Top 10 most dangerous roads revealed


The most dangerous stretches of road in the country have been revealed in a new report that details the staggering impact of crashes, with the total cost of reported road accidents estimated to be roughly £14.7bn a year.

An average of 67 people are killed or seriously injured (KSI) on British roads every day, with half of all incidents still happening on motorways and A-roads that amount to just 10% of the network.

On average, Britain's single carriageways are now eight times more dangerous than a motorway, with the most dangerous road in the country a rural and tree lined ten-mile stretch of the A18 in Lincolnshire – between Laceby and Ludborough – which presented the ‘most persistent high risk’.

The most dangerous roads

Fatal and serious crashes on the A18 increased from 10 in 2008-10 to 17 in 2011-13 according to the report by the Road Safety Foundation.

For the first time the report did not feature the A537 between Macclesfield and Buxton in its top ten most dangerous, with serious crashes falling from 31 to seven between 2008-10 and 2011-2013. This was attributed to safety measures including a motorcycle-friendly barrier and average speed cameras.

Wales and the East Midlands are overall the riskiest places to use the roads however single carriageways in the South East were the worst performing and nearly twice as risky as those in the West Midlands. Single carriageways in the North West also under perform, the report found.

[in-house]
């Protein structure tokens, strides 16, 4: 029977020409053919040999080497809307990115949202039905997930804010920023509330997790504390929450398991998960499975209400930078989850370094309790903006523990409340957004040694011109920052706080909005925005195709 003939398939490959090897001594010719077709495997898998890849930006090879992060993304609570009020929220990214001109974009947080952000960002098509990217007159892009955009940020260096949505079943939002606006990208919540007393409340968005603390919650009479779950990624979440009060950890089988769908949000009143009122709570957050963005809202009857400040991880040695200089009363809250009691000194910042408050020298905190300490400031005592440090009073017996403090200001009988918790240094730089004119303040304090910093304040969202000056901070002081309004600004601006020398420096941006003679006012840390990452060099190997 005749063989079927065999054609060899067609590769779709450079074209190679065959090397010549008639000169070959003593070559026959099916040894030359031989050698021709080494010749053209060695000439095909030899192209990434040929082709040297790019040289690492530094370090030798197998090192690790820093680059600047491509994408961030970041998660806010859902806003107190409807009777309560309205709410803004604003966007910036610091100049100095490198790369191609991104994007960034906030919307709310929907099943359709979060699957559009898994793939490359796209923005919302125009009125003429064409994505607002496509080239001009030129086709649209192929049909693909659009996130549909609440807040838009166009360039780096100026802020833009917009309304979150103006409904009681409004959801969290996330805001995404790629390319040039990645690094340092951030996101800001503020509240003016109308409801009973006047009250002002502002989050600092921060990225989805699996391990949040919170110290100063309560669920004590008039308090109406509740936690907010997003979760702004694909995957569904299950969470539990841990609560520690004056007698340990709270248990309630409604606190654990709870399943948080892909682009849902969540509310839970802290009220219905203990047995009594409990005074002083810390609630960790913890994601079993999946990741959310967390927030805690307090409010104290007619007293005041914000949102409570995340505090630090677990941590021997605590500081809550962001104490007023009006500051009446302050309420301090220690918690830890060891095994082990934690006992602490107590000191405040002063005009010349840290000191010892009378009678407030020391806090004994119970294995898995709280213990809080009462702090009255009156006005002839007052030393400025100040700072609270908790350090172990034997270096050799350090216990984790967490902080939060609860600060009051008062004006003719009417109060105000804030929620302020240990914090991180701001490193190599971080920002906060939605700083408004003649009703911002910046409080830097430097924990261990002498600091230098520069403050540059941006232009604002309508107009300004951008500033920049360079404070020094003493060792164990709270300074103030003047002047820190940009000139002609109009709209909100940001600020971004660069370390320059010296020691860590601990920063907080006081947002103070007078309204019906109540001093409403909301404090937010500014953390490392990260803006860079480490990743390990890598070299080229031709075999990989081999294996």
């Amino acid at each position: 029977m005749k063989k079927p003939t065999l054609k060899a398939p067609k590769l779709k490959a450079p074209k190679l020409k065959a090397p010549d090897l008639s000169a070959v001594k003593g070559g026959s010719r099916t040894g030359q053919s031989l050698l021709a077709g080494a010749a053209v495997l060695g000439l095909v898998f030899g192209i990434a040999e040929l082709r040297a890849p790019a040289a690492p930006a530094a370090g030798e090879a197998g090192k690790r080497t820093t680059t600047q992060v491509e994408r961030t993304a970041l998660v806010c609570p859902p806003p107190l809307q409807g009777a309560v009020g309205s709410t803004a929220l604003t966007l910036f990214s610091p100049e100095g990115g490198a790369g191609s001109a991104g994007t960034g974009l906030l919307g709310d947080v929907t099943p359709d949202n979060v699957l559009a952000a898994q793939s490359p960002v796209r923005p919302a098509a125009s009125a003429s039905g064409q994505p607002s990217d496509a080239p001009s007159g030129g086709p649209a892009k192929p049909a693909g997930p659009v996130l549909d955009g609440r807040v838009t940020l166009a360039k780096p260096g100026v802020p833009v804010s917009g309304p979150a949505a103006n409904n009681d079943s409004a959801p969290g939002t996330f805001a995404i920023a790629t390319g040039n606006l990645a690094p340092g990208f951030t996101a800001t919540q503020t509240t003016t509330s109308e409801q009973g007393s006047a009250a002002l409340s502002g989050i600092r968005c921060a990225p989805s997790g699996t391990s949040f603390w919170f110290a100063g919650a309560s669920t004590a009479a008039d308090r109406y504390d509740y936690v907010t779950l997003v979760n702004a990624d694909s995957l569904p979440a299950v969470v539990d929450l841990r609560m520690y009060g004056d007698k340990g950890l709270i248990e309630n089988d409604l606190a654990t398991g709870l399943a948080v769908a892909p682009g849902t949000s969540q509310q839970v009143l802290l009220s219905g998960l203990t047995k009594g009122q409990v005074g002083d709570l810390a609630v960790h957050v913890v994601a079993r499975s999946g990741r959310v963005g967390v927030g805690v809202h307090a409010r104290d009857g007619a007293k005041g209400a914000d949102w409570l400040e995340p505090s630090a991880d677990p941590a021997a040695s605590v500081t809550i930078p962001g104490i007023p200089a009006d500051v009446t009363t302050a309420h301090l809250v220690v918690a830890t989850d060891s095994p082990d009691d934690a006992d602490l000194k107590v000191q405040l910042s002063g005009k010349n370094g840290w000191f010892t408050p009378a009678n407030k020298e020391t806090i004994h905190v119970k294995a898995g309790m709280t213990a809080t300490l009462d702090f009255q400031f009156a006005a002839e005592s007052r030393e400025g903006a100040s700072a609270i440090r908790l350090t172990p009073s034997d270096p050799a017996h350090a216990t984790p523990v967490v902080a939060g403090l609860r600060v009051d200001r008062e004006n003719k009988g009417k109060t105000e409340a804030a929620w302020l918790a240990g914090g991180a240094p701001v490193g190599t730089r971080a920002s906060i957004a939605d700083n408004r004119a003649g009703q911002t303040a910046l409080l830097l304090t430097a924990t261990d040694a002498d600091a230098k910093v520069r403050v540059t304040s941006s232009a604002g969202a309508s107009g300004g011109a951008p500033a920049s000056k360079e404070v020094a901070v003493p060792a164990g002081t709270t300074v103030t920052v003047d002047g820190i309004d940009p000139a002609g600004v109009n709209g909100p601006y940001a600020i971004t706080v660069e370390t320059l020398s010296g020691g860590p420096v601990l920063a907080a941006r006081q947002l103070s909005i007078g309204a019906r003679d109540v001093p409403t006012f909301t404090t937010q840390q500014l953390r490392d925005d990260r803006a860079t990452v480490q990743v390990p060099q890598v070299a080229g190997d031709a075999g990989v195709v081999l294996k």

Lord Whitty of Camberwell, chairman of the foundation, said the pace of improvement was too slow adding that the most improved roads ‘show just how effective small infrastructure improvements can be’.

Major improvements have been made on just 2% of the network. The top ten most improved roads included local authority managed A-roads and showed an 80% reduction in KSIs between 2008-2010 to 2011-13 or 164 to 33.

The Road Safety Foundation found from consultation with authorities that ‘straightforward attention to detail - such as improved road markings, junction layouts, speed limits, and pedestrian crossings - enabled authorities to reduce road crashes by 80% on the 10 most improved sections’.

Most improved roads

Lord Whitty said: ‘On major A-roads the margin for human error is often too small. The largest cause of death is running off the road (30%), where poor road side protection can see brutal impacts take place.

'Junctions remain the largest source of serious injury as vehicle side impact protection is at its most limited. We can expect improvements in vehicles collision detection systems at junctions, but the laws of physics will not be rewritten. The road safety infrastructure and new vehicle systems need to be developed hand in hand if we want to see a real increase in road safety.’

He added that over the last decade most of the genuine progress in reducing casualties has come from safer vehicles.

Road safety counter measures
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